don't get too crazy about... hehe.. I found this...http://www.pcmag.com/article2/0,2817,23 ... eg-igyAyDe
It all sounds like a big improvement over normal photography, and it is, but it doesn't come without tradeoffs, the main one being picture resolution. The nature of light-field photography makes it difficult capture high-resolution images without making the optics extremely complicated. Although Ng says his team has found ways to mitigate the issue, the Lytro camera won't be competing with others on the market in the megapixel arena. Ng says it ultimately doesn't matter, however.
"Huge advances have been made," he says. "The resolution issue from the research side of things was one of the early big breakthoughs at the company. The thing about resolution, by the time people share pictures online, you're throwing away 90 to 95 percent of those pixels. And the vast majority of picture use today goes through the Web."
The Sharing Question
Ng makes a good point, but the Web issue touches on another question: how will Lytro users be able to share their photos? The file format is a new, proprietary type, Ng says, and Lytro will offer online storage for anyone who owns a camera. Users can then share their focus-anywhere pics via embed codes for viewing online. It's doubtful that popular photo services like Flickr and Snapfish will support Lytro photos anytime soon, but users will always have the ability to "flatten" the images as JPEGs, though they'll lose the interactivity.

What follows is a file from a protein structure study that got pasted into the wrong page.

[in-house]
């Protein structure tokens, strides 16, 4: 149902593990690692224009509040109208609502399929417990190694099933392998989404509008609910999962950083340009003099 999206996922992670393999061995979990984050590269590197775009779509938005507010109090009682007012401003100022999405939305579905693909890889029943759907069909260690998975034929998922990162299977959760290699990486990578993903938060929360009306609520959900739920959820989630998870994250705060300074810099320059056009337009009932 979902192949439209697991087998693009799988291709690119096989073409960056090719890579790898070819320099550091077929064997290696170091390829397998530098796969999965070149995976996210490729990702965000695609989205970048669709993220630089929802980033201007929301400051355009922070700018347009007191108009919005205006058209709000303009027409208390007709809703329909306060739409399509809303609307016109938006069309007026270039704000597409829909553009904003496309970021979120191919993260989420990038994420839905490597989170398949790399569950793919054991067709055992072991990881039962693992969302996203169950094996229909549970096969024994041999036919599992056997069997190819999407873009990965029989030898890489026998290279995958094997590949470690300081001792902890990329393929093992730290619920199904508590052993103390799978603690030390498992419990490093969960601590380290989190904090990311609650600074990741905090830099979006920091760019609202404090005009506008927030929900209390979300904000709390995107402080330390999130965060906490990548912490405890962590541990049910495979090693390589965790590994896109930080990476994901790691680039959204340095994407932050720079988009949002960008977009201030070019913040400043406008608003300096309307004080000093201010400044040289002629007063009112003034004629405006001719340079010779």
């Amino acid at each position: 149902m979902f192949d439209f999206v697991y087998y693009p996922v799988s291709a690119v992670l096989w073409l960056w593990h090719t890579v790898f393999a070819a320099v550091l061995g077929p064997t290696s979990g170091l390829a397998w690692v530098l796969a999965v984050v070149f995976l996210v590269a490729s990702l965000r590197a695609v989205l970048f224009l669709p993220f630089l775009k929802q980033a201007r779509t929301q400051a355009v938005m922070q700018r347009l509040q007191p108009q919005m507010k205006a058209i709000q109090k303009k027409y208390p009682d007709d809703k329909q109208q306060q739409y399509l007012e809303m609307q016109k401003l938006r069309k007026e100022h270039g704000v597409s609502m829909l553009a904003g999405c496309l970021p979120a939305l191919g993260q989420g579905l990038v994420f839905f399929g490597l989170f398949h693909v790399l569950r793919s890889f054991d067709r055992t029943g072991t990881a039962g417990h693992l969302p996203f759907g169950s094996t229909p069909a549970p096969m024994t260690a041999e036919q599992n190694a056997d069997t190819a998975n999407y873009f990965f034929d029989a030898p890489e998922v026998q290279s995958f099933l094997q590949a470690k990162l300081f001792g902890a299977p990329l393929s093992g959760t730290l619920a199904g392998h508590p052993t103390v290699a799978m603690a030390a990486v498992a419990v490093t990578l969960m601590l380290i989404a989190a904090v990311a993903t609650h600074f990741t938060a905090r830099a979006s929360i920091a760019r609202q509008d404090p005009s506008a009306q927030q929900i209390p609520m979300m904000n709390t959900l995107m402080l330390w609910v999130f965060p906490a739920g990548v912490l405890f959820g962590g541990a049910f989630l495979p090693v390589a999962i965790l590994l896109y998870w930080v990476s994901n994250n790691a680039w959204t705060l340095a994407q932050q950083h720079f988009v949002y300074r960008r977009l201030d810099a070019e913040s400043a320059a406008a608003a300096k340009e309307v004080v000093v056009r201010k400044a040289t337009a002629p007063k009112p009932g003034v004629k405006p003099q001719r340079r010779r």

While Ng wouldn't talk about any specifics for the upcoming camera, he did say it would be "competitively priced" and targeted at the everyday user. For the future, he has plans to spread the technology out to video cameras, which he says are on the product road map. Initial response to Lytro's plans has been "enormous," he says, and he plans to build on that interest to revolutionize the entire photography industry.
"Cameras are so important to people becuase as human beings we have this fundamental need to share our stories visually. You can see that in the size of the camera market. Not including phones, the camera market did $38 billion in sales last year, and in spite of the lack of innovation it's supposed to grow to $44 billion in 2015. From lytro's perspective, this is a really rich space from which we can build a large independent company that will forever change the way we take and experience pictures."
sing with me.... la la la... la la la